CritSuccess and Dice Rings

While I was at Gen Con I had a chance to volunteer at the Cheapass Games booth, which was a blast. I met James Ernest, which is something I’d wanted to do since I discovered Cheapass Games lo those many years ago, and I also met some of the fantastic folks behind the scenes at CG, like Julie Haehn the marketing director and all-around excellent badass. I was there on the Sunday, which is important to the story only because that seems to be the day that companies will come around looking to trade some of their cool stuff for the cool stuff in your booth. It is the very geekiest of barter systems, and it is just a small part of what makes this industry cool.

As chance would have it, and fresh from their successful Kickstarter campaign, CritSuccess had a booth just across the aisle from Cheapass Games. CritSuccess were fans of Cheapass Games and vice versa, so the inevitable trade happened. As part of my thank-you for volunteering I was sent over to get a d20 Ring of my very ownsome, which I thought was very generous of both parties. I snagged myself a basic black (as shown in the picture) and tucked it away in my pocketses for later.20130901_141417

Regular readers of the site will know I am a bit of a fan of dice, in the same way Lady Bathory was a bit of a fan of virgins. So my initial impression of the d20 ring was, “Cute, but I like my dice.” I also had my doubts of its true randomness, so it was looking like it would stay firmly in my “neat curiosity” category. But I’d never use it in a game.

Which just goes to show, first impressions can be a joke.

Having had a chance to play with and test out the d20 ring since getting home, I have to say I am really impressed. It is never going to replace dice for me; until I can get a random number generator installed into my cyborg mind, dice are here to stay. But I performed a chi test on my ring, and it performed as well as my control d20s did…what? Look, if you aren’t willing to spend an afternoon rolling dice hundreds of times to generate both a control and result set, then you just don’t love dice like I do. And you are probably better for it.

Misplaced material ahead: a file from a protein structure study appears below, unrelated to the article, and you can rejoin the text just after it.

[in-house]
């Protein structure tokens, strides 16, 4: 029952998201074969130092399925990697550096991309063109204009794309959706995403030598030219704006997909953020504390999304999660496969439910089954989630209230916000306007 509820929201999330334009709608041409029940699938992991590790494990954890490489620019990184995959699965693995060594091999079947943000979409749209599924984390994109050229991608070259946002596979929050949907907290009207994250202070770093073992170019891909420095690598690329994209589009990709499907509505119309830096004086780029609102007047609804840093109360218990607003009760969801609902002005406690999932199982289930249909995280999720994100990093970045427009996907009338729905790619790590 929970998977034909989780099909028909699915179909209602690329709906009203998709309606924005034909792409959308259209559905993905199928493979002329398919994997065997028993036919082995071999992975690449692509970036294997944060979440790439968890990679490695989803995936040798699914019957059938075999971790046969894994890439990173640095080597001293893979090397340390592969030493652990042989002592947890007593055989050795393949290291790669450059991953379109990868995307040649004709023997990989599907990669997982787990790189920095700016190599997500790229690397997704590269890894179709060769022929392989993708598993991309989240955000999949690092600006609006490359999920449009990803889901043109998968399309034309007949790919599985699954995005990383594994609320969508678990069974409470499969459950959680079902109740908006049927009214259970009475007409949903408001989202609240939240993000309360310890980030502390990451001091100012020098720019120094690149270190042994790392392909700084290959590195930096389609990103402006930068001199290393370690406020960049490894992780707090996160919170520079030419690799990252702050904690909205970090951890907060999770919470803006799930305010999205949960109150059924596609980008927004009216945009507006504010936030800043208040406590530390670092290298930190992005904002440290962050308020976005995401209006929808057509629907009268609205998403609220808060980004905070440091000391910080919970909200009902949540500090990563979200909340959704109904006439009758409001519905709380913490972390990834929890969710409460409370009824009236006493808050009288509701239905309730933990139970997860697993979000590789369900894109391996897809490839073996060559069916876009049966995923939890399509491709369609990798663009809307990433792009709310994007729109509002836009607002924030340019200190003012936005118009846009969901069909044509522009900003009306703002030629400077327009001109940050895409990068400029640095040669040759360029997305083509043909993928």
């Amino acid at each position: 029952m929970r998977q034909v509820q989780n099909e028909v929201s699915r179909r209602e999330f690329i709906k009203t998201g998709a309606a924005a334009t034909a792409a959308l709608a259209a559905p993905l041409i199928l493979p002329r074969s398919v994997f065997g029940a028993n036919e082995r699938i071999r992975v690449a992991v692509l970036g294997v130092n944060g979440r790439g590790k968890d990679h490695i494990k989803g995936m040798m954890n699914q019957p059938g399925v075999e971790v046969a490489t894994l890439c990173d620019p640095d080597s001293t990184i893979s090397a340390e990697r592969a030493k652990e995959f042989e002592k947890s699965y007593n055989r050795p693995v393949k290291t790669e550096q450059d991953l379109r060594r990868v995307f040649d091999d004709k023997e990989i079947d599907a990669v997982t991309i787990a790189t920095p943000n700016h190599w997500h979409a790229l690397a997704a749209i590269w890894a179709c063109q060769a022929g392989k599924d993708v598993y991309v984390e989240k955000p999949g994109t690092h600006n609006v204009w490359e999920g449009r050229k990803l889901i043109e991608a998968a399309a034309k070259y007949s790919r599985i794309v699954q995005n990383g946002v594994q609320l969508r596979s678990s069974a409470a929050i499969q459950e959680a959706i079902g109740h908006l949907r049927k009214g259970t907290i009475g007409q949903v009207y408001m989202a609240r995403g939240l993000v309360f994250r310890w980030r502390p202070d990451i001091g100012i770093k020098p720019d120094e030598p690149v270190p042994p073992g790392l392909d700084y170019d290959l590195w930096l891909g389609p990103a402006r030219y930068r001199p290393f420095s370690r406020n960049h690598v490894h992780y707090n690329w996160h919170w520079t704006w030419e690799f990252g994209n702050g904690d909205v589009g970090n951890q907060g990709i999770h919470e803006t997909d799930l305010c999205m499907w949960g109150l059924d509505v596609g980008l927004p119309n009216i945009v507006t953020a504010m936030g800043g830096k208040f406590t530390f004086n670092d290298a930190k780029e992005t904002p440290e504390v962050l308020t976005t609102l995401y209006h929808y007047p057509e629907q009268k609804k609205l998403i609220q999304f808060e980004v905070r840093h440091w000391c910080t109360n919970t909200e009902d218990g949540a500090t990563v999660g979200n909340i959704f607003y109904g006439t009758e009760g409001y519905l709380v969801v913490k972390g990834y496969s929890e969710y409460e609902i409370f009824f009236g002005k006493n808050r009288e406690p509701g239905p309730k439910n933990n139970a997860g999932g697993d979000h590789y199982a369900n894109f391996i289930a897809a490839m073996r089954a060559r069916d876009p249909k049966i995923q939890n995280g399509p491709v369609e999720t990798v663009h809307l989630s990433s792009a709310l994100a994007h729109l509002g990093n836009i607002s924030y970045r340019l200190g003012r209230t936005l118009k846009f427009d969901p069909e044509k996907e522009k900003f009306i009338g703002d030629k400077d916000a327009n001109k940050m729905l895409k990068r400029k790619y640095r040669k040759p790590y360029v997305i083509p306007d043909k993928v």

But that test cleared up my first concern, whether the ring was as random as an actual d20. Then I put it to practical use in game, to see how easy it was to use. And over the course of several game sessions it bit me in the ass and confirmed crits much like my regular dice, which is to say plenty of the former and distressingly less of the latter.

I heartily recommend the d20 ring from CritSuccess. Not only is it a fully functional d20 I can wear, but it is a pretty subtle piece of gaming jewellery, much more understated than the popular d20 necklaces and earrings. Which I have nothing against, by the way, but I tend not to wear that type of jewellery. It sits comfortably on my finger and I have the added bonus of never being without a d20. I don’t wear it everywhere, of course; like most rings you’ll want to take it off if you are working with your hands, to avoid damge either to yourself or the ring. But if you want a cool piece of gaming jewellery you can actually use, this product is right up your alley. And the $20 price point makes it a very affordable option for something that will see a lot of use. You can also get a wide variety of other ring types: the R100, 3R6Pips (3d6 equivalent), and even a ring that lets you play Rock-Paper-Scissors-Lizard-Spock, if you are into “The Big Bang Theory” or just enjoy a nerdier version of the classic game.

When ordering, make sure to size yourself properly. If you know your ring-size, great, but if not you’ll want to get that to make sure your ring fits. CritSuccess does offer re-sizing, however, so if you are wrong you can get a proper size just by sending it back and covering shipping plus a $3 exchange fee. Not the end of the world, but a hassle, so better to get it right the first time. Also, when your ring arrives they recommend you wash it in hot, soapy water and really grind the ring around while doing so. That clears out the machining dust from manufacturing and allows your ring to spin freely. You’ll want to do that periodically as you use it, just to keep it clean and spinning smooth.

Do you have a CritSuccess ring? What do you think? Drop me a note in the comments and let me know.

Comments? Questions? Amusing Anecdotes?

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